Abstract 14976: Doppler-Echocardiographic Predictors of Outcomes in a Large Series of Patients With Aortic Stenosis
BACKGROUND: Several studies have reported that peak aortic jet velocity and mean gradient (MG) are powerful predictors of outcomes in aortic stenosis (AS). However, these studies generally used aortic valve replacement (AVR) or the composite of AVR or death as primary end-point. Few studies have examined the relationship between these parameters and overall mortality. The aim of this study was thus to assess the value of the parameters of AS severity and LV function to predict AVR and mortality in AS population.
METHODS: 1065 patients (71±13 y.o., 59% men) with AS (53% severe) were included. ROC analysis was used to determine accuracy and optimal cut-point values (CPV) of parameters of AS severity (MG and aortic valve area [AVA]), LV systolic function (LVEF), and LV outflow (stroke volume index [SVi]) to predict mortality and AVR at 1- and 2-years follow-up.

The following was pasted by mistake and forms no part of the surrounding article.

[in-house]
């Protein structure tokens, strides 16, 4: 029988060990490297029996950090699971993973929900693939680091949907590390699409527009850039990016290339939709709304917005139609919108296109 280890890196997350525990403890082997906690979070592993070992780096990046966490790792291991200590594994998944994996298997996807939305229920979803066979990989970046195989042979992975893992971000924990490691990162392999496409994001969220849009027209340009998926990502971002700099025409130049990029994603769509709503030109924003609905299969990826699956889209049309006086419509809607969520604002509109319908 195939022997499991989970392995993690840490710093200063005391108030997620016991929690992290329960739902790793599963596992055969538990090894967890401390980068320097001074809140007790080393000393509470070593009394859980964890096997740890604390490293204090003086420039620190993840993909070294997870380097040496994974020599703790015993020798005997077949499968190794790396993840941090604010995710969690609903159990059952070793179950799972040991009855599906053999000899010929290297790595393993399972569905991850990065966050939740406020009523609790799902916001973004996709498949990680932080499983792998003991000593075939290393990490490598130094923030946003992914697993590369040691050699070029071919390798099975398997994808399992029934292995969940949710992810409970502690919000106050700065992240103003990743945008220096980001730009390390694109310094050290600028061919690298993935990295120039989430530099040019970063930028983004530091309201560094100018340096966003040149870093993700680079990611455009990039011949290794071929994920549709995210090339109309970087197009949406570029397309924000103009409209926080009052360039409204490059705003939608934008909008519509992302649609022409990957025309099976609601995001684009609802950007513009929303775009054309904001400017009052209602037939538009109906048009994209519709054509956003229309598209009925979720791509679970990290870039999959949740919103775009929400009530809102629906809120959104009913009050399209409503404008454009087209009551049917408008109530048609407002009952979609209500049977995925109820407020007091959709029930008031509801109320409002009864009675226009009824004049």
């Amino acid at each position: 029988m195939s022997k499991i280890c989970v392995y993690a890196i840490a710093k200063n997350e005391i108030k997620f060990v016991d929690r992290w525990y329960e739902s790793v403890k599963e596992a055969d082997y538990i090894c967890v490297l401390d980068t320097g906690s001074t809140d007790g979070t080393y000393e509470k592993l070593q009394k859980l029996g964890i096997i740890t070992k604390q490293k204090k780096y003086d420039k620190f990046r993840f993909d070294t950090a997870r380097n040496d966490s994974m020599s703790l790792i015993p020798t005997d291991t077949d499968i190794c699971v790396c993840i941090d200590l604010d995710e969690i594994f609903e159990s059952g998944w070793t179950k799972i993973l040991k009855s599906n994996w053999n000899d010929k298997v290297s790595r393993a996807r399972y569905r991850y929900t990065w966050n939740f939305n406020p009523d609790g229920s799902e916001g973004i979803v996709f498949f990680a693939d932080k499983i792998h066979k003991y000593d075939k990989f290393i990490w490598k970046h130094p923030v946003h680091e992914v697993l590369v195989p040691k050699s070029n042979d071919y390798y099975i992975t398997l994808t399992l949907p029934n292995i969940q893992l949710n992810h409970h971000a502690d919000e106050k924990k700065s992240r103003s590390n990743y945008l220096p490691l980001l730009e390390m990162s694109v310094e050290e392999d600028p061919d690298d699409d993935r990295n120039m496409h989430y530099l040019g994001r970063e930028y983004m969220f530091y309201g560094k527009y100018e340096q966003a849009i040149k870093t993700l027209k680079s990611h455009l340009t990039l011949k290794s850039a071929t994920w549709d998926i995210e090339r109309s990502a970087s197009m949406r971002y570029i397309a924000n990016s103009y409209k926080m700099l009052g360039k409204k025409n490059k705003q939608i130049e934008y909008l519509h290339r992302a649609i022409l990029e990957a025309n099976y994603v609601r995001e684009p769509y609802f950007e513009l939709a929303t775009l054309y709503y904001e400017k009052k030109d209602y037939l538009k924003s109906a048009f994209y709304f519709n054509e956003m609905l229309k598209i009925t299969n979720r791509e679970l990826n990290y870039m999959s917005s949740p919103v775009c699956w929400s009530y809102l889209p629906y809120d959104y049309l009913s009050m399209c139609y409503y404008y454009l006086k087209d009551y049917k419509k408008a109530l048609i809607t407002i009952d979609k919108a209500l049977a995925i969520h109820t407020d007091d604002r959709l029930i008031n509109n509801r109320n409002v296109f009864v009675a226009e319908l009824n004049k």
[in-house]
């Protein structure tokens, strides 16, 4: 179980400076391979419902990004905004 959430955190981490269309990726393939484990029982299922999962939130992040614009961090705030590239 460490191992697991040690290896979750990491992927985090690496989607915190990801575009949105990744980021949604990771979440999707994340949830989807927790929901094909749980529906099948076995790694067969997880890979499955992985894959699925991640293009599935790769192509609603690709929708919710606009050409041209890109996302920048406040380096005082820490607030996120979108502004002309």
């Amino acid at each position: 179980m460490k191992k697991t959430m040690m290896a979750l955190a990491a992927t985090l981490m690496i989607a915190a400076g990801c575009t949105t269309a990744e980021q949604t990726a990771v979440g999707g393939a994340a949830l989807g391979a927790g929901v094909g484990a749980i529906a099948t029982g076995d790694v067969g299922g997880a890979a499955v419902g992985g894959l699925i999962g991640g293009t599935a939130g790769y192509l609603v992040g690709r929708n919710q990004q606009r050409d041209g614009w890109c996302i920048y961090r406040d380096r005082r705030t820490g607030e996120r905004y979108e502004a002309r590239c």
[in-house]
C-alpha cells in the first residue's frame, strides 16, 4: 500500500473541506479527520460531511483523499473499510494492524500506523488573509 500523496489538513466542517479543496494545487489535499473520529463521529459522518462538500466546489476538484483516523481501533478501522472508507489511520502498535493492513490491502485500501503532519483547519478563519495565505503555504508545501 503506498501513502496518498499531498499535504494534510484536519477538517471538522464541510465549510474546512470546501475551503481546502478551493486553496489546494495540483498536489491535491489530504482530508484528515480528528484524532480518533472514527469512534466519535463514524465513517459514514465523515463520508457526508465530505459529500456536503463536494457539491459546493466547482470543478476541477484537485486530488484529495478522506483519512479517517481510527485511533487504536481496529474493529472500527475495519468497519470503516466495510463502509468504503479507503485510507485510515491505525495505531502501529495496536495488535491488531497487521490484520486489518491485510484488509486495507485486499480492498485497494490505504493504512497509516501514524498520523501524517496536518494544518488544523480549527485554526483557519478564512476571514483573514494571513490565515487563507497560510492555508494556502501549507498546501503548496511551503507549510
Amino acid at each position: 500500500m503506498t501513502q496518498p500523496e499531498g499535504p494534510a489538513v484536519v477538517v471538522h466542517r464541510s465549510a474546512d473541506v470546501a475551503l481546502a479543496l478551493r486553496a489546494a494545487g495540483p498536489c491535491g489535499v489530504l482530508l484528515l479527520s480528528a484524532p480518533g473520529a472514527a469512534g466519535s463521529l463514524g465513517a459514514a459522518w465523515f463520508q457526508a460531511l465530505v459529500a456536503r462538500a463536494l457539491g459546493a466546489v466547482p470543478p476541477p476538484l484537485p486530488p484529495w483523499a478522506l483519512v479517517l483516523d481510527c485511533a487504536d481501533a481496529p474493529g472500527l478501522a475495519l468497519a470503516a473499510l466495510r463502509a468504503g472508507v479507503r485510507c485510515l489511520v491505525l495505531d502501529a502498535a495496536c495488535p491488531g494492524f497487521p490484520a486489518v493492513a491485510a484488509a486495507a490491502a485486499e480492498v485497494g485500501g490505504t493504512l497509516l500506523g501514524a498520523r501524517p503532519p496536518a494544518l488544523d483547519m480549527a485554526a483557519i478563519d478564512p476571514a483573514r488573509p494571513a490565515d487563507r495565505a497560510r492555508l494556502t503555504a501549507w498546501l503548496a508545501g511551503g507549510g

RESULTS: During a mean follow-up of 5.4±3.7 yrs, 550 patients died and 584 underwent AVR. The predictors of AVR at 1- and 2-yrs were higher MG (HR=1.53 per ↑10 mmHg, p<0.001; 1-yr CPV: 31; 2-yrs CPV: 26 mmHg) and smaller AVA (HR=1.24 per ↓0.1 cm2, p<0.001; 1-yr CPV: 1.01; 2-yrs CPV: 1.01 cm2). The predictors of 1- and 2-yrs mortality were lower LVEF (HR= 1.14 per ↓5%, p<0.001; 1-yr and 2-yrs CPV: 56%), lower SVi (HR=1.22 per ↓5ml/m2, p<0.001; 1-yr CPV: 34.2; 2-yrs CPV: 36.5 ml/m2) and smaller AVA (HR=1.05 per ↓0.1 cm2, p=0.002; 1-yr CPV: 1.01; 2-yrs CPV: 1.05 cm2). MG was not associated with mortality. In multivariable analysis adjusted for age, gender, hypertension, coronary artery disease, diabetes, and renal failure, LVEF (HR=1.07 per ↓5%, p<0.001) and SVi (HR=1.07 per ↓5ml/m2, p=0.02) were independent predictors of mortality, whereas, after similar adjustment, only MG (HR=1.54, p<0.001) predicted occurrence of AVR.
CONCLUSION: MG is associated with increased risk of AVR but not of mortality. The most powerful predictors of mortality were low LVEF and low flow. Furthermore, these outcome data confirm the validity of the 35ml/m2 cut-point of SVi and they suggest that the cut-point of LVEF used to define LV systolic dysfunction in AS should be raised from 50 to 55%. Finally, the optimal CPV of AVA to predict outcomes was very similar to that proposed in the guidelines (1.0 cm2), whereas the CPV of MG was much lower (40 mmHg).
- © 2013 by American Heart Association, Inc.